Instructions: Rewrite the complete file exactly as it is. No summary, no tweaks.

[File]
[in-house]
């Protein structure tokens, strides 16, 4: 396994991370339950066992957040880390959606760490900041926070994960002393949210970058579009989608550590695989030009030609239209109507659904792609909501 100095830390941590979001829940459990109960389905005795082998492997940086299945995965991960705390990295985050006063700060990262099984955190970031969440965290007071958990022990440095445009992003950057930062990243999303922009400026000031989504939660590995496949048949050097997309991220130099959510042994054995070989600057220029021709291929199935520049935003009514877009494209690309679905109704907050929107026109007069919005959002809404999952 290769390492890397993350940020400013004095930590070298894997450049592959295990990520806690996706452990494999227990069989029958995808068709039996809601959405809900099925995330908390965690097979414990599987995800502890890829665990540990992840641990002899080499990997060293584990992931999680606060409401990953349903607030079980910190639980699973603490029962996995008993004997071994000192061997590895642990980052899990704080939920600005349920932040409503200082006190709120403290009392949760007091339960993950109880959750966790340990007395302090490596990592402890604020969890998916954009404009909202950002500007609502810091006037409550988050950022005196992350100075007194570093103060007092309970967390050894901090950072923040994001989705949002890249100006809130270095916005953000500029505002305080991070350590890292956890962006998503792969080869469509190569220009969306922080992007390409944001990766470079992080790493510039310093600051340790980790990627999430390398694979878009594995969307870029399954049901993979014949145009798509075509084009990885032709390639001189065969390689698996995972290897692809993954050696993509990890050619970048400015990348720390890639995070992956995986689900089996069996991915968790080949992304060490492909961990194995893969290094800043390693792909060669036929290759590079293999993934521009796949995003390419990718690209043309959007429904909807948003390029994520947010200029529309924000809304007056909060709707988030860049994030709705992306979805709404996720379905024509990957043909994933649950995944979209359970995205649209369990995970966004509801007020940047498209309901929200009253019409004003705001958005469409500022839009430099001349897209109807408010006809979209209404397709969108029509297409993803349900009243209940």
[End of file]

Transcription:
[in-house]
């Protein structure tokens, strides 16, 4: 396994991370339950066992957040880390959606760490900041926070994960002393949210970058579009989608550590695989030009030609239209109507659904792609909501 100095830390941590979001829940459990109960389905005795082998492997940086299945995965991960705390990295985050006063700060990262099984955190970031969440965290007071958990022990440095445009992003950057930062990243999303922009400026000031989504939660590995496949048949050097997309991220130099959510042994054995070989600057220029021709291929199935520049935003009514877009494209690309679905109704907050929107026109007069919005959002809404999952 290769390492890397993350940020400013004095930590070298894997450049592959295990990520806690996706452990494999227990069989029958995808068709039996809601959405809900099925995330908390965690097979414990599987995800502890890829665990540990992840641990002899080499990997060293584990992931999680606060409401990953349903607030079980910190639980699973603490029962996995008993004997071994000192061997590895642990980052899990704080939920600005349920932040409503200082006190709120403290009392949760007091339960993950109880959750966790340990007395302090490596990592402890604020969890998916954009404009909202950002500007609502810091006037409550988050950022005196992350100075007194570093103060007092309970967390050894901090950072923040994001989705949002890249100006809130270095916005953000500029505002305080991070350590890292956890962006998503792969080869469509190569220009969306922080992007390409944001990766470079992080790493510039310093600051340790980790990627999430390398694979878009594995969307870029399954049901993979014949145009798509075509084009990885032709390639001189065969390689698996995972290897692809993954050696993509990890050619970048400015990348720390890639995070992956995986689900089996069996991915968790080949992304060490492909961990194995893969290094800043390693792909060669036929290759590079293999993934521009796949995003390419990718690209043309959007429904909807948003390029994520947010200029529309924000809304007056909060709707988030860049994030709705992306979805709404996720379905024509990957043909994933649950995944979209359970995205649209369990995970966004509801007020940047498209309901929200009253019409004003705001958005469409500022839009430099001349897209109807408010006809979209209404397709969108029509297409993803349900009243209940």